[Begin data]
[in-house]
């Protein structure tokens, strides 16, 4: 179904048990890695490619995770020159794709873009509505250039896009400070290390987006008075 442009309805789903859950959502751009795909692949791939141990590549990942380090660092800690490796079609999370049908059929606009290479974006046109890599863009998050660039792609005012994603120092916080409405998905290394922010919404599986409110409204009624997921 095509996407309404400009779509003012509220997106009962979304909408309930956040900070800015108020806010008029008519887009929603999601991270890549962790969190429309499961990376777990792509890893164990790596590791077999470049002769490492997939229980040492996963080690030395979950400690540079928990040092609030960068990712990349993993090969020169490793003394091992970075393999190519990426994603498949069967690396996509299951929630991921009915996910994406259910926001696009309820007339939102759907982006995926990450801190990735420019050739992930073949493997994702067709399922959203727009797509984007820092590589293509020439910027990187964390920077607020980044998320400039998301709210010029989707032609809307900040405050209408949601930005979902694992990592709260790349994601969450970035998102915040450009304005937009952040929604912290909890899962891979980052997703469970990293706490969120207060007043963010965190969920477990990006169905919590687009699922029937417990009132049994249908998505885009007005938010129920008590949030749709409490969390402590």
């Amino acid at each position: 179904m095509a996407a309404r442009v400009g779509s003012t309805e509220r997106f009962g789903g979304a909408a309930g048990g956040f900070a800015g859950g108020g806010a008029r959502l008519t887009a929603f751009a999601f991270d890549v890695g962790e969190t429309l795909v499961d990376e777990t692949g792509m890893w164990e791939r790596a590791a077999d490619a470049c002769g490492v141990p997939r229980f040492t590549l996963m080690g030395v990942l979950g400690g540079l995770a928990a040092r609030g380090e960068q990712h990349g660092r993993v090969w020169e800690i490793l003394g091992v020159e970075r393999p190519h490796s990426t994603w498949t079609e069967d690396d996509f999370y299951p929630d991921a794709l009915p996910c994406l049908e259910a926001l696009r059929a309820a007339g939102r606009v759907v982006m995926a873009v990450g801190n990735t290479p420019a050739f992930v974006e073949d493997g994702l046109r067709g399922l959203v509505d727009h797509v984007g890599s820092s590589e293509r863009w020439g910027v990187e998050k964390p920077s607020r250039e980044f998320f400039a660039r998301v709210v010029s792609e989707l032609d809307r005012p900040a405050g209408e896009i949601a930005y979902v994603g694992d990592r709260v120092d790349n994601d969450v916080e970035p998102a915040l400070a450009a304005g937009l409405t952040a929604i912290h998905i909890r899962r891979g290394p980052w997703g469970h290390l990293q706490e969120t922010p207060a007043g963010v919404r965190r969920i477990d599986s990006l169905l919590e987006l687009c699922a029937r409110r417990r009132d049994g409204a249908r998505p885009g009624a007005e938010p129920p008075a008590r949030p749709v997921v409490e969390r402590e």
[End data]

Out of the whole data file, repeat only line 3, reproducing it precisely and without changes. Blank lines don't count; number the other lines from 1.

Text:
């Amino acid at each position: 179904m095509a996407a309404r442009v400009g779509s003012t309805e509220r997106f009962g789903g979304a909408a309930g048990g956040f900070a800015g859950g108020g806010a008029r959502l008519t887009a929603f751009a999601f991270d890549v890695g962790e969190t429309l795909v499961d990376e777990t692949g792509m890893w164990e791939r790596a590791a077999d490619a470049c002769g490492v141990p997939r229980f040492t590549l996963m080690g030395v990942l979950g400690g540079l995770a928990a040092r609030g380090e960068q990712h990349g660092r993993v090969w020169e800690i490793l003394g091992v020159e970075r393999p190519h490796s990426t994603w498949t079609e069967d690396d996509f999370y299951p929630d991921a794709l009915p996910c994406l049908e259910a926001l696009r059929a309820a007339g939102r606009v759907v982006m995926a873009v990450g801190n990735t290479p420019a050739f992930v974006e073949d493997g994702l046109r067709g399922l959203v509505d727009h797509v984007g890599s820092s590589e293509r863009w020439g910027v990187e998050k964390p920077s607020r250039e980044f998320f400039a660039r998301v709210v010029s792609e989707l032609d809307r005012p900040a405050g209408e896009i949601a930005y979902v994603g694992d990592r709260v120092d790349n994601d969450v916080e970035p998102a915040l400070a450009a304005g937009l409405t952040a929604i912290h998905i909890r899962r891979g290394p980052w997703g469970h290390l990293q706490e969120t922010p207060a007043g963010v919404r965190r969920i477990d599986s990006l169905l919590e987006l687009c699922a029937r409110r417990r009132d049994g409204a249908r998505p885009g009624a007005e938010p129920p008075a008590r949030p749709v997921v409490e969390r402590e």